Anyways, I walked a few miles to Phoenix Park to the Dublin Zoo and prayed that it wouldn’t rain the whole way. As soon as I got to the Park, the heavens decided they held off long enough and the rain started, yum. But the rain didn’t stop my stay-cation for I am a Victory.  I entered the Zoo and then realized how creepy I looked. “Hello parents of little children, don’t mind me, I’m just a 20 year old here at the zoo by myself. Nothing to see here.” It also didn’t help that for a while I had ice cream… For thought really is 20/20.

20160625_134813But, I love the zoo and I wasn’t going to let anything stop me from seeing every inch of the Dublin Zoo. However I did conclude that the Houston Zoo is better. This decision my be influenced by the fact that I love Texas, or by my love for the Houston Zoo, or the fact the the lay out of the Houston Zoo is SIGNIFICANTLY better. You decide.

After the zoo I started the real adventure, for the stay-cation became the where-am-I-20160625_134415how-do-I-get-back-cation. Phoenix Park is MASSIVE. You can’t see from one end to the other. To put this in preservative, the park has a zoo in it and still have space for a lake and at least 2 monuments. By the time I found my way to the street I focused on “makin’ my way downtown, walking fast, faces past” but I wasn’t home bound, I was museum bound, FREE museum bound.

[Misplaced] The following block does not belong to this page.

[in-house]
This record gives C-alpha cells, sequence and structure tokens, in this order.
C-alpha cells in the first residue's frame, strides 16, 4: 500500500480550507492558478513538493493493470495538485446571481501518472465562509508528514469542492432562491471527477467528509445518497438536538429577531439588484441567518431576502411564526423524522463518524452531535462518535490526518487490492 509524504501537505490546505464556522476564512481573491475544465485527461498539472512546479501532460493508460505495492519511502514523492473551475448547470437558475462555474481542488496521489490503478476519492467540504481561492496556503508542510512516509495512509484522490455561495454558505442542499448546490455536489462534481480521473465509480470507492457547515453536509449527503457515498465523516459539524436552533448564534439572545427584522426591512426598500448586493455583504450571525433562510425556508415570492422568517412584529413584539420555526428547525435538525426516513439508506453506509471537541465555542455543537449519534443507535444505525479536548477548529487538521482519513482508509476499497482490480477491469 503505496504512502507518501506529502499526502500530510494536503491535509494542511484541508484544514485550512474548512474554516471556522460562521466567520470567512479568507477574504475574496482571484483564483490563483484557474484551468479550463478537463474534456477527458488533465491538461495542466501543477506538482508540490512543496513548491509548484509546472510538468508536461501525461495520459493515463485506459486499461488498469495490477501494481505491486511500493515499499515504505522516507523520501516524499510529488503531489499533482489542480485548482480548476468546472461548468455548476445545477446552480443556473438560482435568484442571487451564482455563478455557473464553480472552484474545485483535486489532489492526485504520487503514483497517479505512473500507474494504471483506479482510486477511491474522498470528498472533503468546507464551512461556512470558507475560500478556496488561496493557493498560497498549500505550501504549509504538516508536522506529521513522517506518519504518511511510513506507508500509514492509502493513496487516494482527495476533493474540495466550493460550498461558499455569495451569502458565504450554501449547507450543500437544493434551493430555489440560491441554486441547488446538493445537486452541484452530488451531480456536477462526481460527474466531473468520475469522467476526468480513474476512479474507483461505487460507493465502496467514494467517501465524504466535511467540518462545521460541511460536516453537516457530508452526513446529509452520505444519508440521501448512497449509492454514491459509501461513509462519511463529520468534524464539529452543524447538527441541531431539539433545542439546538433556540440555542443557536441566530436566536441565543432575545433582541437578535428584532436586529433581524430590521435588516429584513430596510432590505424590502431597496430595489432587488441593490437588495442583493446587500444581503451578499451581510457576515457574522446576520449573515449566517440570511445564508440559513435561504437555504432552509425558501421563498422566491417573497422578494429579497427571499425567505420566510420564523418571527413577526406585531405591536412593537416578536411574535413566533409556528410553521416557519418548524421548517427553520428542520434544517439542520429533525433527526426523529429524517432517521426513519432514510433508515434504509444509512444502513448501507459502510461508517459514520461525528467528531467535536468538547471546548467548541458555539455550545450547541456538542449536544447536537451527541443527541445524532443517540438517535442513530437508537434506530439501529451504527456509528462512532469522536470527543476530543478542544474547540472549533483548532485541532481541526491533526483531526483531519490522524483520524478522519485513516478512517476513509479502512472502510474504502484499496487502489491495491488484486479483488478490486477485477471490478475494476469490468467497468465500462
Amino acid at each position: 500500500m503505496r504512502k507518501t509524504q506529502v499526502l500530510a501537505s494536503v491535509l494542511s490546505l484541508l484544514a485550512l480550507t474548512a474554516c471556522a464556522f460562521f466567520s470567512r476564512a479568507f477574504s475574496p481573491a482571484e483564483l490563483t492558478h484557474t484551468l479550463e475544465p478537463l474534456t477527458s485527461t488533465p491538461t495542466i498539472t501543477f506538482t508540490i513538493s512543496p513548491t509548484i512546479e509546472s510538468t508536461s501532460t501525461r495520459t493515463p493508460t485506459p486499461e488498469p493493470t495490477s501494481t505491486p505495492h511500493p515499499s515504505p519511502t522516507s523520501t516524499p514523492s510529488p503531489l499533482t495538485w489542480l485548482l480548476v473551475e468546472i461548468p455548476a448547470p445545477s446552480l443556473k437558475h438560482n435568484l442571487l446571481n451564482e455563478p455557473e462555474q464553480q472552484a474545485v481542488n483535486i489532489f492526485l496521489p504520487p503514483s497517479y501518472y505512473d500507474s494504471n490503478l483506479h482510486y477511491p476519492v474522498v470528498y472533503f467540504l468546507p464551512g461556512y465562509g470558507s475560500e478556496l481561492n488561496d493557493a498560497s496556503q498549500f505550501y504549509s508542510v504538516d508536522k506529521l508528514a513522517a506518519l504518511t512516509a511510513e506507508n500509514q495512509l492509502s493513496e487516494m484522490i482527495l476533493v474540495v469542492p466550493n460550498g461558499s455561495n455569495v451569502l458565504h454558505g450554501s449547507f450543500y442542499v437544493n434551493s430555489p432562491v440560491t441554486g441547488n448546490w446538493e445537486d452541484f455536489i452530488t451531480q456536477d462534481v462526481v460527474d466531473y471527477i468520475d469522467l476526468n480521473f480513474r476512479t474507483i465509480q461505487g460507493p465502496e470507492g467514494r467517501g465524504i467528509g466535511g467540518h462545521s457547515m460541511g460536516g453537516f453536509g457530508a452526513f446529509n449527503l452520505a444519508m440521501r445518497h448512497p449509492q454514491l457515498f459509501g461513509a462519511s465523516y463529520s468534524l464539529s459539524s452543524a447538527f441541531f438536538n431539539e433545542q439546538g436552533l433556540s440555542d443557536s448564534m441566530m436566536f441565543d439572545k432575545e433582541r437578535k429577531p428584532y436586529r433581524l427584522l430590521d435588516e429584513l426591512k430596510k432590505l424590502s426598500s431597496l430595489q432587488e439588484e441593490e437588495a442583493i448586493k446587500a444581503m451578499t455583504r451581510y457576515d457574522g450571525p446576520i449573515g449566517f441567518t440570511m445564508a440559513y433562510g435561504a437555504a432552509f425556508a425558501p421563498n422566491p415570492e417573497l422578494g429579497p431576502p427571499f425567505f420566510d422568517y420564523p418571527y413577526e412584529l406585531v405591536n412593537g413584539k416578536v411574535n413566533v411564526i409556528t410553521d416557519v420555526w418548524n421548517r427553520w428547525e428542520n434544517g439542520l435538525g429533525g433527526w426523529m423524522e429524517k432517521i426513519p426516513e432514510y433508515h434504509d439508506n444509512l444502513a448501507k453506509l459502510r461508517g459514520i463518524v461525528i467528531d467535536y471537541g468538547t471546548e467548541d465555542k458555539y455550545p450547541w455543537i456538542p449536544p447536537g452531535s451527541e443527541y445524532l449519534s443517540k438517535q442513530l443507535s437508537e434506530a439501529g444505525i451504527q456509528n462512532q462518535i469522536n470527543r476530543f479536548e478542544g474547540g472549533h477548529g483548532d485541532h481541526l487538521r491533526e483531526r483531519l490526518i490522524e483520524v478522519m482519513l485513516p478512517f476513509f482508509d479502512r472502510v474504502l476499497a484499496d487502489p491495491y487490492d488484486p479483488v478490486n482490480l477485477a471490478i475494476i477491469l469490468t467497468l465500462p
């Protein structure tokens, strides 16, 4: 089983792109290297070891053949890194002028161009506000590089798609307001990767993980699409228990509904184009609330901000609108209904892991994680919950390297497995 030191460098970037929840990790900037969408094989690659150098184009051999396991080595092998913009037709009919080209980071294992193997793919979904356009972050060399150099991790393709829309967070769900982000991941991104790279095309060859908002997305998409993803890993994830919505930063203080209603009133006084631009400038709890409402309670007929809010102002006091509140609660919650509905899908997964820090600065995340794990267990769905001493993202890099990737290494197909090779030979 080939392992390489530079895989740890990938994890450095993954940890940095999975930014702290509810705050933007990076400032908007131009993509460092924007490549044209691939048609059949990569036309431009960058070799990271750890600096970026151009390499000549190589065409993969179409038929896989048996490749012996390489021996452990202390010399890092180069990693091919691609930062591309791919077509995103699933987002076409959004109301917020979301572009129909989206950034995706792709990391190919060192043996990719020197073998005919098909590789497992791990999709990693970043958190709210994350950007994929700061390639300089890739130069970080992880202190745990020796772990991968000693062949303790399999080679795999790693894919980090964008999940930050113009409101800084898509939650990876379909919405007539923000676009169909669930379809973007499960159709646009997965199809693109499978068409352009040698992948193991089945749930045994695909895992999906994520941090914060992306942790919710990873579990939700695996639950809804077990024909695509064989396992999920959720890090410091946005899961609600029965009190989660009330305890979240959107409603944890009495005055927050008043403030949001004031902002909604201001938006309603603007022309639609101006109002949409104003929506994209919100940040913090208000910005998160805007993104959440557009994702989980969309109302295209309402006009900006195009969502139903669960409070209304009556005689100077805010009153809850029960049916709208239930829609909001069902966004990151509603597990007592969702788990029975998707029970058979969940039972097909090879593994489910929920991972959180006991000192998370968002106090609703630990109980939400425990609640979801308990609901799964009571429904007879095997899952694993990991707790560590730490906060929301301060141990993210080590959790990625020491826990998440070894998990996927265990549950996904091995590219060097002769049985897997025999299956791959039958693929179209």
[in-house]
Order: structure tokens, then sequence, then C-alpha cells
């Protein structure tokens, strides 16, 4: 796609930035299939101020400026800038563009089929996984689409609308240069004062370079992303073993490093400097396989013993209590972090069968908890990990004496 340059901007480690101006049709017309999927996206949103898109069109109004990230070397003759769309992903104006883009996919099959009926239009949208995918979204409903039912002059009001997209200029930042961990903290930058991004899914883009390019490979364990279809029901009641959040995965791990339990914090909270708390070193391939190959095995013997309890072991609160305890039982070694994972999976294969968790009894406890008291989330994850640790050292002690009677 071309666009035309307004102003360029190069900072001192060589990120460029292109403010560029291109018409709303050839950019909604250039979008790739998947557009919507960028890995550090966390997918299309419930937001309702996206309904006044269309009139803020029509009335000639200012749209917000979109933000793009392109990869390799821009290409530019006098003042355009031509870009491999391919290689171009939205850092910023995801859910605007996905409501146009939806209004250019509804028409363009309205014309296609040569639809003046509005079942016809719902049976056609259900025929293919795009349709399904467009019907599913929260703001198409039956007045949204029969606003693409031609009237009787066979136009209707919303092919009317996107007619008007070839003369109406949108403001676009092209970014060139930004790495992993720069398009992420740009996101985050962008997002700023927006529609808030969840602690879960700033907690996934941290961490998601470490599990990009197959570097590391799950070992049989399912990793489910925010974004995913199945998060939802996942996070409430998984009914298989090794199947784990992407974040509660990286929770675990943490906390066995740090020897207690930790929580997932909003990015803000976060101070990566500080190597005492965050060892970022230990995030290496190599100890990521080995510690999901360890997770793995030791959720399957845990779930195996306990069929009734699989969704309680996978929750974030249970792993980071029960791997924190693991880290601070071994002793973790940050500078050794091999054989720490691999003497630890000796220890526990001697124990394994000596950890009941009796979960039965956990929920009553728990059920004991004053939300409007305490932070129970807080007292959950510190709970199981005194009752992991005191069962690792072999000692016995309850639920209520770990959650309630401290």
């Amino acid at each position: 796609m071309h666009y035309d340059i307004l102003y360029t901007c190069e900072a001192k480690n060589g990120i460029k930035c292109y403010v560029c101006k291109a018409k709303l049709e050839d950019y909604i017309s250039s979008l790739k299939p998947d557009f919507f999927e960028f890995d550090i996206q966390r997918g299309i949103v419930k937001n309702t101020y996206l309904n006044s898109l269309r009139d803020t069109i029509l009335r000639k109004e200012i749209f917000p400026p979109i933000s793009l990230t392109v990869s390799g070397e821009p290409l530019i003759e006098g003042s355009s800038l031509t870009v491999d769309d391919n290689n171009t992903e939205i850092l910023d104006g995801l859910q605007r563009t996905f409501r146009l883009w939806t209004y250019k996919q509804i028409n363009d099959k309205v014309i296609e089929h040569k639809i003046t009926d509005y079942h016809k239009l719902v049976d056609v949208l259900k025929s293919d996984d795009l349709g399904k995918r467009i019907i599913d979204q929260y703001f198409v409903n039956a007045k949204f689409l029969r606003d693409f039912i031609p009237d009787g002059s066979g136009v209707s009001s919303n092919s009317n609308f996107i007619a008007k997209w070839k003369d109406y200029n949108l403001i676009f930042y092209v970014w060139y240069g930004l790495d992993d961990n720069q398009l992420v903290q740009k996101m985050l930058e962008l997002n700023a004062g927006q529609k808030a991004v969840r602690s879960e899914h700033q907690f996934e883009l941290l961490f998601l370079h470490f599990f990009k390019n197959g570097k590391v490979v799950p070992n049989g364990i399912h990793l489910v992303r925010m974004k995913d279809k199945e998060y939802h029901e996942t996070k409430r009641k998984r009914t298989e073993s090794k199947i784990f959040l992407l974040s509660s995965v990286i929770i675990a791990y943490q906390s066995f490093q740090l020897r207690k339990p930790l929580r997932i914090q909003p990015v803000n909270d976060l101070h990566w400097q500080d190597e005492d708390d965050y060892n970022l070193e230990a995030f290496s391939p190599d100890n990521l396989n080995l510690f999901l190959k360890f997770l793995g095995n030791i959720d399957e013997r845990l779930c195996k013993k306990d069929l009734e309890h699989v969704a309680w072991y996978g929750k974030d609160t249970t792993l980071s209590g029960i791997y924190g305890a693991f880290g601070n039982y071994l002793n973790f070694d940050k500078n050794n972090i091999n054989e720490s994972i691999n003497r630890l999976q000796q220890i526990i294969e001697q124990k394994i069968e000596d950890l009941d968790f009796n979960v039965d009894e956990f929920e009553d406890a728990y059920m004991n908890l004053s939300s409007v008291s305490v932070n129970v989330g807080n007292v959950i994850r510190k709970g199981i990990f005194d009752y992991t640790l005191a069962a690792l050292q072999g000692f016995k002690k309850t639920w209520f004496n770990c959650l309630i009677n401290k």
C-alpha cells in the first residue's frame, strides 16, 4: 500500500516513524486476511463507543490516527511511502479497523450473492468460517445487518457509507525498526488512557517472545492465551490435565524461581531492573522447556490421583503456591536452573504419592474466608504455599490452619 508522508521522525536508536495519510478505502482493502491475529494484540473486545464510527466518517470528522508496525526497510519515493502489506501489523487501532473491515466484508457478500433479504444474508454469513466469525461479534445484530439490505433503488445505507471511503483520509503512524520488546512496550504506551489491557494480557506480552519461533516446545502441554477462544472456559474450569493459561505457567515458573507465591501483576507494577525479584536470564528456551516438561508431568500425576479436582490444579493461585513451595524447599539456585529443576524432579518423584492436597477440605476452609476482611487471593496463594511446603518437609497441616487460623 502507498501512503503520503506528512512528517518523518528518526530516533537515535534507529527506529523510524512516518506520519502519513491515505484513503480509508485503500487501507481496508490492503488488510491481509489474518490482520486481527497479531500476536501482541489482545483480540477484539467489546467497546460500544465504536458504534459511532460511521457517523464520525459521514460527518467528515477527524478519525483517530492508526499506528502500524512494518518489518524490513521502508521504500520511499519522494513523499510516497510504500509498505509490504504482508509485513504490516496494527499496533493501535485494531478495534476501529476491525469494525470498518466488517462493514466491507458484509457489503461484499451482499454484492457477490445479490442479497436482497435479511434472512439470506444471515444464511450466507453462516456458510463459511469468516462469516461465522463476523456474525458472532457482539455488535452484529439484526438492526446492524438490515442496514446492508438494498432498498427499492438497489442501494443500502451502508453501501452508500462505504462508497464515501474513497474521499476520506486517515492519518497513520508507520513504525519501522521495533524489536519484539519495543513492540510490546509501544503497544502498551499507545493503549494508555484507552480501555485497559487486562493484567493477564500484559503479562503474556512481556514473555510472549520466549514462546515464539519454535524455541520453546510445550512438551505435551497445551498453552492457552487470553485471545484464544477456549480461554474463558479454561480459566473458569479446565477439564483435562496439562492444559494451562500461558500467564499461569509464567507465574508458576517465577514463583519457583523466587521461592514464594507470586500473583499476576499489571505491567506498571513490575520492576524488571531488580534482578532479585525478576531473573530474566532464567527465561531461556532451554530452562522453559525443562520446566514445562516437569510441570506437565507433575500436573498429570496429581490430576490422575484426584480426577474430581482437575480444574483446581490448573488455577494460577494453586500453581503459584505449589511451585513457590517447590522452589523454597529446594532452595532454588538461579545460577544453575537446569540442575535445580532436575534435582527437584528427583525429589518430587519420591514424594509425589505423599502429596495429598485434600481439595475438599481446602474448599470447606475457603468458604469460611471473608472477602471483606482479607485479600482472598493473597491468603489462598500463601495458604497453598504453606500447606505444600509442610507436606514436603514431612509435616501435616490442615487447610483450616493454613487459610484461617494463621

After that, there was food, people watching and a pub. All in a days work.

The Lone Traveler

Time to Exploring, solo style.


(The following is to the Tune of Miley Cyrus’s Party in the USA)



                    I hopped on the train at Connolly
With my ticket and my cardigan
Welcome to the rails leading to the north (whoa)
                            That’s a lot of ocean


                           Jumped on the bus
                  Here I am in Northern Ireland
     Look to my right to see a castle and Scotland
                          This is all so crazy
             Everything looks so AMAZING!
We go to lunch at Bushmills distillery,
which makes this Texas Girl happy
That’s when the bus turns due north
and were Giants Causeway bound,
and were Giants Cause
way bound,
and were Giants Causeway bound!
                             So I’m exploring
                                On my own
                         In Northern Ireland
              Nodding my head like yeahhh
                     Takin picture like mad